Taiwan needs to be on alert for China’s “over the top” military activities, Premier Su Tseng-chang (蘇貞昌) said yesterday, after a record 56 Chinese aircraft flew into Taiwan’s air defense identification zone on Monday.
Taiwan has reported 148 Chinese air force planes in the southern and southwestern part of its air defense zone over four days beginning on Friday, the same day China marked its National Day.
The tensions are being viewed with increasing concern by the international community. Japan and Australia yesterday urged the two nations to talk, while the US said it has been “conveying clear messages” after what it described as destabilizing activities by China.
Taiwan calls China’s repeated nearby military activities “gray zone” warfare, designed to wear out Taiwanese forces by making them scramble repeatedly, as well as to test Taiwan’s responses.
“Taiwan must be on alert. China is more and more over the top,” Su told reporters in Taipei. “The world has also seen China’s repeated violations of regional peace and pressure on Taiwan.”
Taiwan needs to “strengthen itself” and come together as one, he said.
“Only then will countries that want to annex Taiwan not dare to easily resort to force. Only when we help ourselves can others help us,” he added.
The Chinese aircraft have not been flying in Taiwan’s air space, but its air defense identification zone, a broader area Taiwan monitors and patrols that acts to give it more time to respond to any threats.
The White House has called out China’s “provocative military activity” near Taiwan.
“We remain concerned by the People’s Republic of China’s provocative military activity near Taiwan, which is destabilizing, risks miscalculations and undermines regional peace and stability,” White House press secretary Jen Psaki said at a news briefing on Monday, when asked about the issue.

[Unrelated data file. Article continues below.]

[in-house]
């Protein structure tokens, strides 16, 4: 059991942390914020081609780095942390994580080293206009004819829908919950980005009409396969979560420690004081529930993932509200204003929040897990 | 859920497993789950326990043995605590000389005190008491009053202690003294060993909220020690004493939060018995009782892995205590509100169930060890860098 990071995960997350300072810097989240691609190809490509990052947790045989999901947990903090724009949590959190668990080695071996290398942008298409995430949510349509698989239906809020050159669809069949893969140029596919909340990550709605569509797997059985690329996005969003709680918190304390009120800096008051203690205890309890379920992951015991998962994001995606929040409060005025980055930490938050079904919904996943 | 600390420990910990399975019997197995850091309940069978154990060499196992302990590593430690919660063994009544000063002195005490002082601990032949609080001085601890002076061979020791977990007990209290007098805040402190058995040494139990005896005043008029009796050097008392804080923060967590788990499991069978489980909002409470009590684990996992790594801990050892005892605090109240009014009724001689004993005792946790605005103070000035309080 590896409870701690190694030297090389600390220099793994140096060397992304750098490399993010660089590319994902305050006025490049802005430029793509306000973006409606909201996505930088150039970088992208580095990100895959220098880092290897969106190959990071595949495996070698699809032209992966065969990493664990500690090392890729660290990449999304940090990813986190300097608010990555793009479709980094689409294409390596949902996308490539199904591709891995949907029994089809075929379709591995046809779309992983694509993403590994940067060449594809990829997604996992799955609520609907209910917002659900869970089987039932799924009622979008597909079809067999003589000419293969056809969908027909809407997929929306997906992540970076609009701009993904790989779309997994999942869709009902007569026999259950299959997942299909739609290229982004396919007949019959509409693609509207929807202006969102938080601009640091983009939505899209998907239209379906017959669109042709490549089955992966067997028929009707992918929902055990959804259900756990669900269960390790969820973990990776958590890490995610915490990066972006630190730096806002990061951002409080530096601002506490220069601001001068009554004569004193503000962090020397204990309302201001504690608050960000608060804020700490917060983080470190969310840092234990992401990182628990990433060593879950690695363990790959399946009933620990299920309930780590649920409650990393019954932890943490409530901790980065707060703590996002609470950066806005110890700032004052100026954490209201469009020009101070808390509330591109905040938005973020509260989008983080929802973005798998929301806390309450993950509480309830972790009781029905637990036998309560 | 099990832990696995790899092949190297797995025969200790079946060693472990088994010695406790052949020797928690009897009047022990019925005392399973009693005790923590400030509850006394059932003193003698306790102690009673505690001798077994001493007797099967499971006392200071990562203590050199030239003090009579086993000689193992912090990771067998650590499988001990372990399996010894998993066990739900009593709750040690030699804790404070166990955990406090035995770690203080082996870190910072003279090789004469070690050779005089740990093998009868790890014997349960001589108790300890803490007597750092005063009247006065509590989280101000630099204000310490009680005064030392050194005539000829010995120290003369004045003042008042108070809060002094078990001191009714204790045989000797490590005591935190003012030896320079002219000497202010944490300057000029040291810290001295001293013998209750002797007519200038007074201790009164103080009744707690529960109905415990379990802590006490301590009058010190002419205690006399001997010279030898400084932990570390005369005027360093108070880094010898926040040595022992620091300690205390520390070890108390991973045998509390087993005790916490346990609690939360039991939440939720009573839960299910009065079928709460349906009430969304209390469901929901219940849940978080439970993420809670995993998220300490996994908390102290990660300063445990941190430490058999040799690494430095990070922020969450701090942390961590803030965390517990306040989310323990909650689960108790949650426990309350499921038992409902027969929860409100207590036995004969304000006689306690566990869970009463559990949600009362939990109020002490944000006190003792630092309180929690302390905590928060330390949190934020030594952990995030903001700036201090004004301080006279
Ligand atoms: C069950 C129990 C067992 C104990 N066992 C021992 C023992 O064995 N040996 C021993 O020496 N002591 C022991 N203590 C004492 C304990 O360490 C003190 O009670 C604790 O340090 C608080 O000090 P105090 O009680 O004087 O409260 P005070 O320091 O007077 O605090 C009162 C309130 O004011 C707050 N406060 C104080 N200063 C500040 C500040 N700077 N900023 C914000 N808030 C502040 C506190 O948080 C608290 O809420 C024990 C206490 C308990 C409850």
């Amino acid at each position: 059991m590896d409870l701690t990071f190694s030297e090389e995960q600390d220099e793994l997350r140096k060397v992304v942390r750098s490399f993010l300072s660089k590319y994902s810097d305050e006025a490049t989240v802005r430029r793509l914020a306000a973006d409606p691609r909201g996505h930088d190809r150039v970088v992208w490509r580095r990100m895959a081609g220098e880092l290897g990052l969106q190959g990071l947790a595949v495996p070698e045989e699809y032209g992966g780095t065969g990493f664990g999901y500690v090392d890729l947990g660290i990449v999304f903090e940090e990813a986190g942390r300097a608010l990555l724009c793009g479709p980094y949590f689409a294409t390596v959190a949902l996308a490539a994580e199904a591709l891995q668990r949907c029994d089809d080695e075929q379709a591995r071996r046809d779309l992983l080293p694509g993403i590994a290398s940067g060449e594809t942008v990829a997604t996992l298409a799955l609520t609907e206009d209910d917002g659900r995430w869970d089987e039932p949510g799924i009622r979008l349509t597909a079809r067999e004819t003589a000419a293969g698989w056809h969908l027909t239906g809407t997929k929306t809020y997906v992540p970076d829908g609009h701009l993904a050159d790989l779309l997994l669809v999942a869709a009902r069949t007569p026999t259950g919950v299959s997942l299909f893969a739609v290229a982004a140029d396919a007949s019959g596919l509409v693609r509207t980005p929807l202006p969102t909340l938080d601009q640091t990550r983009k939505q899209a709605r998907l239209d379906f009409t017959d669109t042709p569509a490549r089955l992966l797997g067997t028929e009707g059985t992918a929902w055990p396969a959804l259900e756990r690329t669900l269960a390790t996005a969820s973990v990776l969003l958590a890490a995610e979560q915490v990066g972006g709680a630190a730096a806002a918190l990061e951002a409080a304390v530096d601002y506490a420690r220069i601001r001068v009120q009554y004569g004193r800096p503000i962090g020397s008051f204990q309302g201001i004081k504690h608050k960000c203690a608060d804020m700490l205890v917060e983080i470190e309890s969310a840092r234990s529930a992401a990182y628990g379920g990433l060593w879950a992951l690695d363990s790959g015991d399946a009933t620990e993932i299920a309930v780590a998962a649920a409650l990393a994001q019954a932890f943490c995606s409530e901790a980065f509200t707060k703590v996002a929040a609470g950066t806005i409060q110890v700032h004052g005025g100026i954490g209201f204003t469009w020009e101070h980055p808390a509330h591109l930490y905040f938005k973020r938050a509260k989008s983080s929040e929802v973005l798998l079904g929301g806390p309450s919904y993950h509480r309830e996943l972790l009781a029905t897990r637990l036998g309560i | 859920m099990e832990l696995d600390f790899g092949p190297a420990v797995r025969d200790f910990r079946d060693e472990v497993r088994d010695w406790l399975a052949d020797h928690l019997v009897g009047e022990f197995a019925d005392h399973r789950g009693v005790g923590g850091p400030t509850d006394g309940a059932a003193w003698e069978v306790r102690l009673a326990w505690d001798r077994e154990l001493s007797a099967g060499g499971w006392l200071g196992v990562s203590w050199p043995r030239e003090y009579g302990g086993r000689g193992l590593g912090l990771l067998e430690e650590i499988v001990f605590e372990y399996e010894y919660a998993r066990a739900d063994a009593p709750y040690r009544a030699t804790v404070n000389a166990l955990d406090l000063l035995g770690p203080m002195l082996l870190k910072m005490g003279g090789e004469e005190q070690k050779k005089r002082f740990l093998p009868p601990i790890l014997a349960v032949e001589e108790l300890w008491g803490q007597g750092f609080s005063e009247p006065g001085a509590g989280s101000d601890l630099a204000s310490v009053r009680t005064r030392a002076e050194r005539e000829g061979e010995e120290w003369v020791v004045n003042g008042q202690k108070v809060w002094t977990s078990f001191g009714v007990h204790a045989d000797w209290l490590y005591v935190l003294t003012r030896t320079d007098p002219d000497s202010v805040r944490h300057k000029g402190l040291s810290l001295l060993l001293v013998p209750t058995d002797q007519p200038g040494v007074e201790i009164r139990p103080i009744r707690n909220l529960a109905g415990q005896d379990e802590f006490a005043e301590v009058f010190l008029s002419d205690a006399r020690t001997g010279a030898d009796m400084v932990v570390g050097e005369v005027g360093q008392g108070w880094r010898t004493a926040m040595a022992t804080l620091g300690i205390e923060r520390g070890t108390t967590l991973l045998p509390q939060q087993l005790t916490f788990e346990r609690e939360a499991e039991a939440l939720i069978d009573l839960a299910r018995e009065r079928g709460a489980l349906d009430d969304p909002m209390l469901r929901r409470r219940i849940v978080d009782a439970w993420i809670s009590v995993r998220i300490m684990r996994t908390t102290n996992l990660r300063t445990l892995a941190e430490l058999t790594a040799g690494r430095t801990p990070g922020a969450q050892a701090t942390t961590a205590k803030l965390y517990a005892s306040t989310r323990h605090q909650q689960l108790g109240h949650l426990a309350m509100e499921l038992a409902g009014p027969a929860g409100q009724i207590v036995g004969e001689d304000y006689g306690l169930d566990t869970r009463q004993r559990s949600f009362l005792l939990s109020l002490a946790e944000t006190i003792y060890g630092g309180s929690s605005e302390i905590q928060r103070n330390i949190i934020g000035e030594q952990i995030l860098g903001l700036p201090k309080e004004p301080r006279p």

She urged Beijing to cease all kinds of pressure and coercion against Taiwan, and said the US has an abiding interest in peace and stability across the Taiwan Strait, and would therefore continue to assist Taiwan in maintaining a sufficient self-defense capability.
US Department of State spokesman Ned Price echoed Psaki during a separate briefing, saying that the US “strongly urged” Beijing to cease its military, diplomatic and economic pressure and coercion against Taiwan.
Former US secretary of state Mike Pompeo also weighed in, posting on Twitter an article on the Chinese warplanes’ recent incursions and saying that the US must always stand with Taiwan.
In a sign of the fraught atmosphere, a security source confirmed reports in Taiwanese media that a Chinese pilot responded to a radio warning to leave the area on Sunday with an expletive.
The Chinese Ministry of National Defense did not respond to a request for comment.
Japan also weighed in yesterday, saying it was watching the situation closely, and hoped Taiwan and China could resolve their differences through talks.
“Japan believes that it is crucial for the situation surrounding Taiwan to be peaceful and stable,” Japanese Minister of Foreign Affairs Toshimitsu Motegi said in Tokyo.
“Additionally, instead of simply monitoring the situation, we hope to weigh the various possible scenarios that may arise to consider what options we have, as well as the preparations we must make,” he said.
The Japanese, US, British, Dutch, Canadian and New Zealand navies held joint drills near Okinawa over the weekend, including US and British aircraft carriers.
The Australian Department of Foreign Affairs said it too was concerned by China’s increased air incursions.
“Resolution of differences over Taiwan and other regional issues must be achieved peacefully through dialogue and without the threat or use of force or coercion,” it said.
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